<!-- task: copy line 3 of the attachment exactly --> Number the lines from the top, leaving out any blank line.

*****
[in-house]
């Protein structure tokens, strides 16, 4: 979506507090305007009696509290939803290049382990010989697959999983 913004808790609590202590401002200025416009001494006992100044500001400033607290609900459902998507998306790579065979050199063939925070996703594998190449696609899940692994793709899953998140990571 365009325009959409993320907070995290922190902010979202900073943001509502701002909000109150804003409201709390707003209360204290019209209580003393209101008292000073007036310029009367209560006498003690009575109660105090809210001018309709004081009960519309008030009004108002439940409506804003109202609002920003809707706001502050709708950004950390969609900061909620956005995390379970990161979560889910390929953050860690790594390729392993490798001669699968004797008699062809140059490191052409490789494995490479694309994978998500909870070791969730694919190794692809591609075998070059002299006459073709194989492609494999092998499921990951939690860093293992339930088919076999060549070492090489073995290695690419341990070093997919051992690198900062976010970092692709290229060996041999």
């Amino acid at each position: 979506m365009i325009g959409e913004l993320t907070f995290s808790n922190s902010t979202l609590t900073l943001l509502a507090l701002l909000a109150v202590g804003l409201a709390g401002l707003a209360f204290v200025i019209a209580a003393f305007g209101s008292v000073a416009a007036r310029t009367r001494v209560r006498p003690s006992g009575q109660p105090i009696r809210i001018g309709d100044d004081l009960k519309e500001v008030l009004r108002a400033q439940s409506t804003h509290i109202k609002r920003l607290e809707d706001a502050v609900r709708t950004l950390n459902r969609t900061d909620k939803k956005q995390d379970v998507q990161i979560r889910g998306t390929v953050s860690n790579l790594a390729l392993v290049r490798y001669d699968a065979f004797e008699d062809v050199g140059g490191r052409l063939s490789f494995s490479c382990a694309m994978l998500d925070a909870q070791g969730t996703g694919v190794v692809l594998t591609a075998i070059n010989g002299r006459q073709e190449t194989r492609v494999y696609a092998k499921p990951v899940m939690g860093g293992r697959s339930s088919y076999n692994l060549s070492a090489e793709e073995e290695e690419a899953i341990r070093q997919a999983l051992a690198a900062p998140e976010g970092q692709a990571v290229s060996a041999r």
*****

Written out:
């Amino acid at each position: 979506m365009i325009g959409e913004l993320t907070f995290s808790n922190s902010t979202l609590t900073l943001l509502a507090l701002l909000a109150v202590g804003l409201a709390g401002l707003a209360f204290v200025i019209a209580a003393f305007g209101s008292v000073a416009a007036r310029t009367r001494v209560r006498p003690s006992g009575q109660p105090i009696r809210i001018g309709d100044d004081l009960k519309e500001v008030l009004r108002a400033q439940s409506t804003h509290i109202k609002r920003l607290e809707d706001a502050v609900r709708t950004l950390n459902r969609t900061d909620k939803k956005q995390d379970v998507q990161i979560r889910g998306t390929v953050s860690n790579l790594a390729l392993v290049r490798y001669d699968a065979f004797e008699d062809v050199g140059g490191r052409l063939s490789f494995s490479c382990a694309m994978l998500d925070a909870q070791g969730t996703g694919v190794v692809l594998t591609a075998i070059n010989g002299r006459q073709e190449t194989r492609v494999y696609a092998k499921p990951v899940m939690g860093g293992r697959s339930s088919y076999n692994l060549s070492a090489e793709e073995e290695e690419a899953i341990r070093q997919a999983l051992a690198a900062p998140e976010g970092q692709a990571v290229s060996a041999r």